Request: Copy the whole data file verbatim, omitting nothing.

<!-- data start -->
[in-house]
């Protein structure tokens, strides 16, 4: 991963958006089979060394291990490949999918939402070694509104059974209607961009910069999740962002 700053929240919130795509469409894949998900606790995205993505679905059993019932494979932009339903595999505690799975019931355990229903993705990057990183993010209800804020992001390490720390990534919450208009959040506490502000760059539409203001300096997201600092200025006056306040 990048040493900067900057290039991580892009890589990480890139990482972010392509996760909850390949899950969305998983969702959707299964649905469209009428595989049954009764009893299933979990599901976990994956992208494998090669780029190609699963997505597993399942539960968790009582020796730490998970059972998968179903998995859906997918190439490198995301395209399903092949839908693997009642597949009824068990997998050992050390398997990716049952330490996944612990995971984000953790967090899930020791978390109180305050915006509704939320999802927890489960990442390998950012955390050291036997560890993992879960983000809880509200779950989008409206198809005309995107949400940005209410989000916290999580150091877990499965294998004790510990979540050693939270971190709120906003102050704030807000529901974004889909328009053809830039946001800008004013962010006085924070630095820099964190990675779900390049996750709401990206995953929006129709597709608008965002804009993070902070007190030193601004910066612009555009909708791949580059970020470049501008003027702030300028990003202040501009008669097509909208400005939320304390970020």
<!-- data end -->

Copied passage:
[in-house]
């Protein structure tokens, strides 16, 4: 991963958006089979060394291990490949999918939402070694509104059974209607961009910069999740962002 700053929240919130795509469409894949998900606790995205993505679905059993019932494979932009339903595999505690799975019931355990229903993705990057990183993010209800804020992001390490720390990534919450208009959040506490502000760059539409203001300096997201600092200025006056306040 990048040493900067900057290039991580892009890589990480890139990482972010392509996760909850390949899950969305998983969702959707299964649905469209009428595989049954009764009893299933979990599901976990994956992208494998090669780029190609699963997505597993399942539960968790009582020796730490998970059972998968179903998995859906997918190439490198995301395209399903092949839908693997009642597949009824068990997998050992050390398997990716049952330490996944612990995971984000953790967090899930020791978390109180305050915006509704939320999802927890489960990442390998950012955390050291036997560890993992879960983000809880509200779950989008409206198809005309995107949400940005209410989000916290999580150091877990499965294998004790510990979540050693939270971190709120906003102050704030807000529901974004889909328009053809830039946001800008004013962010006085924070630095820099964190990675779900390049996750709401990206995953929006129709597709608008965002804009993070902070007190030193601004910066612009555009909708791949580059970020470049501008003027702030300028990003202040501009008669097509909208400005939320304390970020």